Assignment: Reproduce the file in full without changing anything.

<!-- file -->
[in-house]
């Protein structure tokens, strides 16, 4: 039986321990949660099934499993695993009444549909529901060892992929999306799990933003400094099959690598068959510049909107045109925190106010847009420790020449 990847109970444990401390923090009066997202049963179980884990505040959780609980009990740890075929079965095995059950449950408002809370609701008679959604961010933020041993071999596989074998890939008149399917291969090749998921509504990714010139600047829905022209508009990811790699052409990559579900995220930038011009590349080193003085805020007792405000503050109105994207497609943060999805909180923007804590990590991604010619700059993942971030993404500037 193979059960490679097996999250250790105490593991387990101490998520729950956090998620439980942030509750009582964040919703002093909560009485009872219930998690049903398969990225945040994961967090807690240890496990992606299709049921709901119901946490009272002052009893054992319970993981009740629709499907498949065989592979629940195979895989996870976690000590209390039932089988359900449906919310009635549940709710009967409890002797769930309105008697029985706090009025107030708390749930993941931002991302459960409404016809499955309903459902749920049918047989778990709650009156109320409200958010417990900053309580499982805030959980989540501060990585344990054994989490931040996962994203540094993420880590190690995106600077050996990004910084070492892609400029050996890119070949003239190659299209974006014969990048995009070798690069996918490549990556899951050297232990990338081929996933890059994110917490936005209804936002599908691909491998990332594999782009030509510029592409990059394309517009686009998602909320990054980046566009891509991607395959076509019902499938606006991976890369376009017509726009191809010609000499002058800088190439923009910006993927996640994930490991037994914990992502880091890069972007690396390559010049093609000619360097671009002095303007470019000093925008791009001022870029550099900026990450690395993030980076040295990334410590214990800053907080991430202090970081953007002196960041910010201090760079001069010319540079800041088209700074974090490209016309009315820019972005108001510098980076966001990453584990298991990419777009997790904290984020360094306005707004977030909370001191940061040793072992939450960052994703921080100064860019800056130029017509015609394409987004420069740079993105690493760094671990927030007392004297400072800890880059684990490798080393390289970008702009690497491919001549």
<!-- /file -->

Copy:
[in-house]
């Protein structure tokens, strides 16, 4: 039986321990949660099934499993695993009444549909529901060892992929999306799990933003400094099959690598068959510049909107045109925190106010847009420790020449 990847109970444990401390923090009066997202049963179980884990505040959780609980009990740890075929079965095995059950449950408002809370609701008679959604961010933020041993071999596989074998890939008149399917291969090749998921509504990714010139600047829905022209508009990811790699052409990559579900995220930038011009590349080193003085805020007792405000503050109105994207497609943060999805909180923007804590990590991604010619700059993942971030993404500037 193979059960490679097996999250250790105490593991387990101490998520729950956090998620439980942030509750009582964040919703002093909560009485009872219930998690049903398969990225945040994961967090807690240890496990992606299709049921709901119901946490009272002052009893054992319970993981009740629709499907498949065989592979629940195979895989996870976690000590209390039932089988359900449906919310009635549940709710009967409890002797769930309105008697029985706090009025107030708390749930993941931002991302459960409404016809499955309903459902749920049918047989778990709650009156109320409200958010417990900053309580499982805030959980989540501060990585344990054994989490931040996962994203540094993420880590190690995106600077050996990004910084070492892609400029050996890119070949003239190659299209974006014969990048995009070798690069996918490549990556899951050297232990990338081929996933890059994110917490936005209804936002599908691909491998990332594999782009030509510029592409990059394309517009686009998602909320990054980046566009891509991607395959076509019902499938606006991976890369376009017509726009191809010609000499002058800088190439923009910006993927996640994930490991037994914990992502880091890069972007690396390559010049093609000619360097671009002095303007470019000093925008791009001022870029550099900026990450690395993030980076040295990334410590214990800053907080991430202090970081953007002196960041910010201090760079001069010319540079800041088209700074974090490209016309009315820019972005108001510098980076966001990453584990298991990419777009997790904290984020360094306005707004977030909370001191940061040793072992939450960052994703921080100064860019800056130029017509015609394409987004420069740079993105690493760094671990927030007392004297400072800890880059684990490798080393390289970008702009690497491919001549």